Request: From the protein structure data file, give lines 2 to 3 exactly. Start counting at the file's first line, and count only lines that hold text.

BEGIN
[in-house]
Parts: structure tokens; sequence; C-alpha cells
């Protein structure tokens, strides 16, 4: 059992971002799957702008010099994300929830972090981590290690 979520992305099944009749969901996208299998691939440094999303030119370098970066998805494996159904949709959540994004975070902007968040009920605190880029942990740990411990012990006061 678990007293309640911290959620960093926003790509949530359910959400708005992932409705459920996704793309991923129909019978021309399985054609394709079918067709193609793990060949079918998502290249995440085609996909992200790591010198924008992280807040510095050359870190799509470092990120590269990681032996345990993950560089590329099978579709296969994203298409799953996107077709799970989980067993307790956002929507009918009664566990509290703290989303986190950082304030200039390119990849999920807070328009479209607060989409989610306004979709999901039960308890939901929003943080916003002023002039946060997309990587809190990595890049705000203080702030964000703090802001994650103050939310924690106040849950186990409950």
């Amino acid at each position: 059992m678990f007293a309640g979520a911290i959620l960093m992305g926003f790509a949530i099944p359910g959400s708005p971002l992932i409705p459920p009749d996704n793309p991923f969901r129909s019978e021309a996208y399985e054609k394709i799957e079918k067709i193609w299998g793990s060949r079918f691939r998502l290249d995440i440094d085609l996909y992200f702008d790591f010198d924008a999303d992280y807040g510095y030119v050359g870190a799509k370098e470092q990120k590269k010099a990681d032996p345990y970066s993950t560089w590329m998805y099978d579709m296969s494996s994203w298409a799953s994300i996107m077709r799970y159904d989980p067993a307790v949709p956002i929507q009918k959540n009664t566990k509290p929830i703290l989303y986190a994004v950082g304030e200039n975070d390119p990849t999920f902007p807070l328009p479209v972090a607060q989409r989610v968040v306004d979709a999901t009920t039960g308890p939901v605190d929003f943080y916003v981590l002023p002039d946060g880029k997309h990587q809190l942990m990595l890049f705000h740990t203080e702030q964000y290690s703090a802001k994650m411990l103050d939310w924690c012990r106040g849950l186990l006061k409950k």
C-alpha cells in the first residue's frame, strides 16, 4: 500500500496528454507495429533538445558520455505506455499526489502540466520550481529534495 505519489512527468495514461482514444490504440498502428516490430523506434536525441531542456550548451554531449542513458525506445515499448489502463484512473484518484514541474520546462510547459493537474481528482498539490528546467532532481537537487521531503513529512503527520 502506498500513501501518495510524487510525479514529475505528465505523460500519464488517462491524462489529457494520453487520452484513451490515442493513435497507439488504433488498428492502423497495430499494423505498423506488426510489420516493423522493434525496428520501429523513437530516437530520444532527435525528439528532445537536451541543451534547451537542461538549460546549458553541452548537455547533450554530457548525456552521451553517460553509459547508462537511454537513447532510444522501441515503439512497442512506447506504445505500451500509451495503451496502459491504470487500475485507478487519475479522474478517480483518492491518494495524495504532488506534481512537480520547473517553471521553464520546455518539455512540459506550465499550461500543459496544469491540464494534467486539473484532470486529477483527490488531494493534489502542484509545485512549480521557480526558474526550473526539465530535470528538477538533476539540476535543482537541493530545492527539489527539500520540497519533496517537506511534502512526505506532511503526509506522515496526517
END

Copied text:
Parts: structure tokens; sequence; C-alpha cells
């Protein structure tokens, strides 16, 4: 059992971002799957702008010099994300929830972090981590290690 979520992305099944009749969901996208299998691939440094999303030119370098970066998805494996159904949709959540994004975070902007968040009920605190880029942990740990411990012990006061 678990007293309640911290959620960093926003790509949530359910959400708005992932409705459920996704793309991923129909019978021309399985054609394709079918067709193609793990060949079918998502290249995440085609996909992200790591010198924008992280807040510095050359870190799509470092990120590269990681032996345990993950560089590329099978579709296969994203298409799953996107077709799970989980067993307790956002929507009918009664566990509290703290989303986190950082304030200039390119990849999920807070328009479209607060989409989610306004979709999901039960308890939901929003943080916003002023002039946060997309990587809190990595890049705000203080702030964000703090802001994650103050939310924690106040849950186990409950």